In light of land degradation and climate change, the protection of the environment is crucial—but the protection of the very people working tirelessly and with much risk to preserve nature should be just as important.
Since the decision by the U.S. army to suspend the Dakota Access pipeline on 4 December, many are still unsure of the controversial pipeline's future or its implications for other mega infrastructure projects affecting indigenous communities across North America.
Resistance towards the controversial Dakota Access pipeline continues after a federal court rejected requests to halt construction on Monday.
Fast-tracked development often means that indigenous people and their territories get run over and their rights are not taken into consideration, Roberto Borrero, from the International Indian Treaty Council and Indigenous Peoples Major Group, said here Friday.
An unprecedented 175 countries signed the Paris Climate Change Agreement here Friday, with 15 developing countries taking the lead by also ratifying the treaty.
After a one-day summit in the U.S. Arctic’s biggest city, leaders from the world’s northern countries acknowledged that climate change is seriously disrupting the Arctic ecosystem, yet left without committing themselves to serious action to fight the negative impacts of global warming.
A one-day summit taking place here on Aug. 31 hopes to bring Arctic nations together in support of climate action against a backdrop of criticism of offshore oil drilling in the region.
Marking a shift away from the growing trend of abandoning sustainable life styles and drifting from traditional customs and routines, Joshua Konkankoh is a Cameroonian farmer with a vision – that the answer to food insecurity lies in sustainable and organic methods of farming.
Sipian Lesan bends to attend to the Vangueria infausta or African medlar plant that he planted almost two years ago. He takes great care not to damage the soft, velvety, acorn-shaped buds of this hardy and drought-resistant plant. ”All over here it is dry,” says the 51-year-old Samburu semi-nomadic pastoralist.
“We received a garden as our home, and we must not turn it into a wilderness for our children.”
Indigenous people who would be directly affected by the impact of a hydroelectric project in Panama were not consulted despite national and international human rights obligations to obtain their free, prior and informed consent, according to a just-released report
Every year since 1998, Australia has marked ‘National Sorry Day’ on May 26, a day to remember the tens of thousands of indigenous children who, between the 1890s and 1970s, were forcibly removed from their communities by government authorities and placed into the care of white families or institutions to be assimilated into settler society.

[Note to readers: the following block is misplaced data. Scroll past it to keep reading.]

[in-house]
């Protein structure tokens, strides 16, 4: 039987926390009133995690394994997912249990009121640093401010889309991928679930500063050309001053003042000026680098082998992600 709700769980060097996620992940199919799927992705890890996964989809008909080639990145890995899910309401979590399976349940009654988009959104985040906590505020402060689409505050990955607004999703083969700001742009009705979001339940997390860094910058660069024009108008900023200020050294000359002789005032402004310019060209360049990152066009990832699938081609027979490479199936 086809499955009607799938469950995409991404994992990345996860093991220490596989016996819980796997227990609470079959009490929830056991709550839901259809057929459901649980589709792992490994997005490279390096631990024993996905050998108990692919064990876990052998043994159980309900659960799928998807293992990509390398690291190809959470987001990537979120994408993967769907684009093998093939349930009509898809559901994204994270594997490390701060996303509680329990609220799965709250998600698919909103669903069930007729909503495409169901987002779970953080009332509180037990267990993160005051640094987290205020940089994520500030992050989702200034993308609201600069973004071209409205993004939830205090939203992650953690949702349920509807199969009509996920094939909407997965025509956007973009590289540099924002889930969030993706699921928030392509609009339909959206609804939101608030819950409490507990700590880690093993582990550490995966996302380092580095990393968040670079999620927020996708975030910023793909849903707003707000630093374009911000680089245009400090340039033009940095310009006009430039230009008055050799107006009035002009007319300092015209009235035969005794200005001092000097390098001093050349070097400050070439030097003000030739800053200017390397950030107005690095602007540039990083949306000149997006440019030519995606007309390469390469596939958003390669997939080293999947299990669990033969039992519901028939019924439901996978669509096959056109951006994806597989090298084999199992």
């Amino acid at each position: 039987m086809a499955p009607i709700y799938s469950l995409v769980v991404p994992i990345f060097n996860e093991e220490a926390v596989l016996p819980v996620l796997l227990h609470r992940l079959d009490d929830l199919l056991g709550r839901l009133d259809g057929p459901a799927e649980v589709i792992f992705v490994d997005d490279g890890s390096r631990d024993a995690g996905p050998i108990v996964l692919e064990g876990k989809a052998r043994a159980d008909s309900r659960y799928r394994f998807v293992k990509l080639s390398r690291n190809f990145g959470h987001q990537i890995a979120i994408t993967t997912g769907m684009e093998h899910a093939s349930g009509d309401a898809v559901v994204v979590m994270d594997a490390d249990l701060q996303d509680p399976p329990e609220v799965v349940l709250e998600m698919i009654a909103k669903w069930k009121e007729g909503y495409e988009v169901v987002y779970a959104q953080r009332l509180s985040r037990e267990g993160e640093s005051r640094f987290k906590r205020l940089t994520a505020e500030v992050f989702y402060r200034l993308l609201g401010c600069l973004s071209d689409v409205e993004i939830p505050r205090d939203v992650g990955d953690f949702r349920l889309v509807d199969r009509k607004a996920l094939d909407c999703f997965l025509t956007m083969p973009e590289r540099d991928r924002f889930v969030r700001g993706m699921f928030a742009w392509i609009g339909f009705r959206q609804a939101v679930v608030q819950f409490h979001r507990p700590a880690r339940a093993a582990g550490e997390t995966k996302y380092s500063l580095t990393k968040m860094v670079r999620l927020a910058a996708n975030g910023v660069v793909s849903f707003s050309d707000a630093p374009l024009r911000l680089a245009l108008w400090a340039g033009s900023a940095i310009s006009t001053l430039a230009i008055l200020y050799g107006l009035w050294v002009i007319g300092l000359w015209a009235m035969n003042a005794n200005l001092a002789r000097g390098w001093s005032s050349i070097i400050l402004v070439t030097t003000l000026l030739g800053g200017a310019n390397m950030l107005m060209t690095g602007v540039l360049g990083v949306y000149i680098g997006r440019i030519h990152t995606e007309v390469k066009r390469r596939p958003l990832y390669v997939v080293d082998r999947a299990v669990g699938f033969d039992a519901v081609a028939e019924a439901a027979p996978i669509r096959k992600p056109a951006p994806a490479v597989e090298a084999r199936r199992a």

The 28 Ethiopian migrants of Christian faith murdered by the Islamic State (IS) on Apr. 19 in Libya had planned to cross the Mediterranean Sea in search of work in Europe.
Armed with twigs and placards, enraged residents from a semi-pastoral community 360 km north of Kenya’s capital, Nairobi, protested this week against wanton destruction of indigenous forest – their alternative source of livelihood.
Quick now, can you name a famous African sculptor from the 1800s or even the early 20th
A United Nations mission is due to take place this month to assess the impact of Ethiopia’s massive Gilgel Gibe III hydroelectric power project on the Omo River which feeds Lake Turkana, the world’s largest desert lake, lying mostly in northwest Kenya with its northern tip extending into Ethiopia.
A global civil society petition to save the Amazon is circulating on the internet and its promoters say that once one million signatures have been collected indigenous leaders will deliver it directly to the governments of Brazil, Colombia and Venezuela.
In recent years, the Berlin International Film Festival, known as the Berlinale, has established a European hub for indigenous voices across a number of platforms, including its NATIVe – A Journey into Indigenous Cinema
series and Storytelling-Slams in which indigenous storytelling artists share their stories before opening the floor to contributions from the audience.
After a 62-day march from Bolivia’s tropical lowlands, over 1,000 indigenous protesters opposed to the construction of a road through a pristine rainforest reserve reached the seat of government Wednesday, just a few hours after the police called off a six-day national strike.
On a Wednesday morning in Mutitu-Andei township in Makueni County, one of Kenya’s driest areas, smallholder farmer Josephine Mutiso tunes into Radio Mang’elete 89.1 FM and listens as meteorological experts discuss the changes in rainfall patterns in the county.
As Lysette Mendum listens to the sound of bulldozers crashing through the forest clearing a road to a mining site near her small village of Assoumdele in the Ngoyla-Mintom forest block in Cameroon’s East Region, she has never been more fearful in her life.